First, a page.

Visitors to Versailles (1682–1789) is organized by Daniëlle Kisluk-Grosheide, the Henry R. Kravis Curator in the Department of European Sculpture and Decorative Arts at The Met, and Bertrand Rondot, Senior Curator at the Palace of Versailles. Design is by The Met Design Department. Design direction is provided by Emile Molin and Brian Butterfield. Exhibition design is by Alejandro Stein and Katharina Weistroffer; graphic design is by Ria Roberts with support from Patrick Herron, Frank Mondragon, and Tal Pritzker; lighting design is by Clint Ross Coller, Richard Lichte, and Amy Nelson; and production is by Maanik Chauhan and David Stith. Audio experience is by Nina Diamond of The Met Digital Department.
Catalogue and Programs
The exhibition is accompanied by a catalogue published by The Metropolitan Museum of Art and distributed by Yale University Press. The book is available for purchase in The Met Store (hardcover, $65).
The catalogue is made possible by the Diane W. and James E. Burke Fund and The Andrew W. Mellon Foundation.
A series of events and performances will complement the exhibition. On April 21 (7 p.m.), the early-music vocal group TENET and the contemporary Metropolis Ensemble will present a program with two world premieres by cellist Timo Andres and musician Caroline Shaw. Opera Lafayette will perform Opera in Versailles on May 3 (7 p.m.). Master chef and food writer Yotam Ottolenghi will create a Versailles-themed menu of dinner and desserts on June 19 and 20 (7 p.m.).
The role of the Palace of Versailles in 17th- and 18th-century Europe will be discussed in a Sunday at The Met program on April 22 and a symposium on April 30. The Short CourseThe Kings of Versailles will take place April 14, 21, and 28 (2 p.m.); registration required. A two-part lecture on May 31 (3 p.m.) will focus on the gardens of Versailles.
Opera in Versailles is made possible by The Isaacson-Draper Foundation with additional support from the Amphion Foundation.
Visitors to Versailles (1682–1789) will be featured on the Museum’s website, as well as on Facebook, Instagram, and Twitter via #VisitorsToVersailles.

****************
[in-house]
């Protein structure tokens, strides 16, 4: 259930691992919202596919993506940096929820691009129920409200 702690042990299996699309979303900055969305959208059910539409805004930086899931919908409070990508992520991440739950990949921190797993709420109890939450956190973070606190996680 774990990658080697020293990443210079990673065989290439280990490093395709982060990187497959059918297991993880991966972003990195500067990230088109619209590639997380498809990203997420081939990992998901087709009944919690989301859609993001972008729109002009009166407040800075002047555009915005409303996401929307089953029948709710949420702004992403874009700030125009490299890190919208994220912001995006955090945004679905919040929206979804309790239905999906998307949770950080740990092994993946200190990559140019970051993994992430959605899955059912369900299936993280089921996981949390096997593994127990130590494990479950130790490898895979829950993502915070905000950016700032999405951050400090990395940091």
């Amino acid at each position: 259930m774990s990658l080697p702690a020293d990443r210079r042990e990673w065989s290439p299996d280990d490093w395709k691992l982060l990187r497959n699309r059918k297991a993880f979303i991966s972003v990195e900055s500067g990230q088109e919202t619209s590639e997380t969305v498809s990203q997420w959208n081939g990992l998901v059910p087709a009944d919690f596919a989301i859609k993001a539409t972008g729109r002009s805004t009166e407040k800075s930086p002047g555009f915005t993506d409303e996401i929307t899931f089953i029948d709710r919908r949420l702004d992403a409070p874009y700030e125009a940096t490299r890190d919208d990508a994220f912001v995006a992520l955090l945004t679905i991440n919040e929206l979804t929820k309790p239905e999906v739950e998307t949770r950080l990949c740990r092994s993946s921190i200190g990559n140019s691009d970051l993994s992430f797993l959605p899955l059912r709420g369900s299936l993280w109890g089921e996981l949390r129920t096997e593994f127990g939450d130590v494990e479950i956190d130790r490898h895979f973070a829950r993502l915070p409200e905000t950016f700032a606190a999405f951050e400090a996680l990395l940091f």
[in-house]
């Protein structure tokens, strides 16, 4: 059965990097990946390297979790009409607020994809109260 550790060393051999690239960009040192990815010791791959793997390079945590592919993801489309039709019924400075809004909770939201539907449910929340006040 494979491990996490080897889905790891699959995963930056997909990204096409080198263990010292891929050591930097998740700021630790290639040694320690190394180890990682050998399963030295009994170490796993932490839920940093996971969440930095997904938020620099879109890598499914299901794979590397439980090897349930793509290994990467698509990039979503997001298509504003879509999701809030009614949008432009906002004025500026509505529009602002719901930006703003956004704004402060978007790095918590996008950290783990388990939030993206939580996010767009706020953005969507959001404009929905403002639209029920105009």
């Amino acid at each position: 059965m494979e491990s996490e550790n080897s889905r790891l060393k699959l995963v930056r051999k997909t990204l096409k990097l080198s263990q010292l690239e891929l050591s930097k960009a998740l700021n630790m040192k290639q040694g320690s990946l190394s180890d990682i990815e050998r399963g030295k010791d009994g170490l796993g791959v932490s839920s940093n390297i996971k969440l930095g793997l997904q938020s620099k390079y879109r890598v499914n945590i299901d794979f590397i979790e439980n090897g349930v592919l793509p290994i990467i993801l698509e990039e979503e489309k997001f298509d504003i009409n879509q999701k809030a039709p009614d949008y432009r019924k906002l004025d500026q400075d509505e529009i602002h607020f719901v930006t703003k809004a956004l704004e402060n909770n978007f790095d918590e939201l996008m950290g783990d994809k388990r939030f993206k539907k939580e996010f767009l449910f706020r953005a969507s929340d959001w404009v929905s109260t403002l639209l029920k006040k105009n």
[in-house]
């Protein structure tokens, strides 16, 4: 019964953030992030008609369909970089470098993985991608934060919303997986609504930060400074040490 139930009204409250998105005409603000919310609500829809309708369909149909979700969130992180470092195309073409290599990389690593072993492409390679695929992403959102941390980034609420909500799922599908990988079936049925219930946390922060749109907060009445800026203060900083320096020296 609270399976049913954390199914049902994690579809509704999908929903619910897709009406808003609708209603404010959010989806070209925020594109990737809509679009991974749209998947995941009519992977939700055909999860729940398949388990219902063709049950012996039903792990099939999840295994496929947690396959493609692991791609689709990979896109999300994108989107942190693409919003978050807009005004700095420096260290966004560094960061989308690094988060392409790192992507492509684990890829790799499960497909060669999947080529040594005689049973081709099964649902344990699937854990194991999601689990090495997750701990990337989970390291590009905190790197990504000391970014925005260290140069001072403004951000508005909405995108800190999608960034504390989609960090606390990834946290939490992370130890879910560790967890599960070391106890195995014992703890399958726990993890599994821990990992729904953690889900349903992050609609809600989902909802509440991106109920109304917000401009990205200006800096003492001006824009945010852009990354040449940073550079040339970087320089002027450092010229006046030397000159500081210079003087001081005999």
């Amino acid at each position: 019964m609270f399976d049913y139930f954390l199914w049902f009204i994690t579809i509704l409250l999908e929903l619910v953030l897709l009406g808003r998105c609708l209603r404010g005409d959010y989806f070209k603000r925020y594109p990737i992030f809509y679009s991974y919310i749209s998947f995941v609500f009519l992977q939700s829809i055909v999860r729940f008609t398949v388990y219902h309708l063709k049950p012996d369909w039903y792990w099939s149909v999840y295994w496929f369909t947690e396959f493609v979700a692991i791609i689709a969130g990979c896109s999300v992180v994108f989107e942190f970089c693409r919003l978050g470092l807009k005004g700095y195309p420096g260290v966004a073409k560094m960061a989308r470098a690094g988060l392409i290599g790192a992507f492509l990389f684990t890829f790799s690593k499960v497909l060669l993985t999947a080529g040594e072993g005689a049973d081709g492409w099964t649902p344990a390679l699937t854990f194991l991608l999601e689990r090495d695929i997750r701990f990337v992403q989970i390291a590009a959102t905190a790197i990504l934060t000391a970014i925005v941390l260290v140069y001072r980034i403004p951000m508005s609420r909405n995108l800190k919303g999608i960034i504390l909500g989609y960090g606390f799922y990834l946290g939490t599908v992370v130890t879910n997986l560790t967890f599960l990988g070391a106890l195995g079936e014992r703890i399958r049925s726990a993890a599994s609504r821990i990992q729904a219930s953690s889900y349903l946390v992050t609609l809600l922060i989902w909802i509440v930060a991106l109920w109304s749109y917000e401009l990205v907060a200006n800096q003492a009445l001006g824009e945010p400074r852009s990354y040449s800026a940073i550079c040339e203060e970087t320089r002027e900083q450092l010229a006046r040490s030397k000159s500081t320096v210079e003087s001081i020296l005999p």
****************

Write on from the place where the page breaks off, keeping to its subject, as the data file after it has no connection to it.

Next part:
The exhibition Public Parks, Private Gardens: Paris to Provence, through July 29, 2018, illustrates the important role of parks and gardens in 19th-century French life. When viewed in tandem with Visitors to Versailles (1682–1789), visitors can develop a new appreciation of French culture in the late 17th through early 20th century. The exhibition is made possible by the Sam and Janet Salz Trust, the Janice H. Levin Fund, and The Florence Gould Foundation.
An installation of works on paper—Selections from the Department of Drawings and Prints: Life at Court—will explore various aspects of not only the French court at Versailles, but also the many other princely, stately, royal, and papal courts in the early modern period. It will be presented May 1 through July 30, 2018.
The palace of Versailles has attracted travelers since it was transformed under the direction of the Sun King, Louis XIV (1638–1715), from a simple hunting lodge into one of the most magnificent public courts of Europe. French and foreign travelers, royalty, dignitaries and ambassadors, artists, musicians, writers and philosophers, scientists, Grand Tourists and day-trippers alike, all flocked to the majestic royal palace surrounded by its extensive formal gardens. Opening April 16 at The Metropolitan Museum of Art, Visitors to Versailles (1682–1789) tracks these many travelers from 1682, when Louis XIV moved his court to Versailles, up to 1789, when Louis XVI (1754–1793) and the royal family were forced to leave the palace and return to Paris.
The exhibition brings together nearly 190 works from The Met, the Palace of Versailles, and more than 50 lenders worldwide. Through paintings, portraits, furniture, tapestries, carpets, costumes, porcelain, sculpture, weapons, guidebooks, and more, the exhibition illustrates what visitors encountered at court, what kind of welcome and access to the palace they received, and what impressions, gifts, and souvenirs they took home with them.
The exhibition is made possible by The International Council of The Metropolitan Museum of Art.
Additional support is provided by the William Randolph Hearst Foundation, Beatrice Stern, the Diane W. and James E. Burke Fund, the Gail and Parker Gilbert Fund, The Florence Gould Foundation, The Danny Kaye and Sylvia Fine Kaye Foundation/French Heritage Society, and The Al Thani Collection.
It is organized by The Metropolitan Museum of Art and the Palace of Versailles.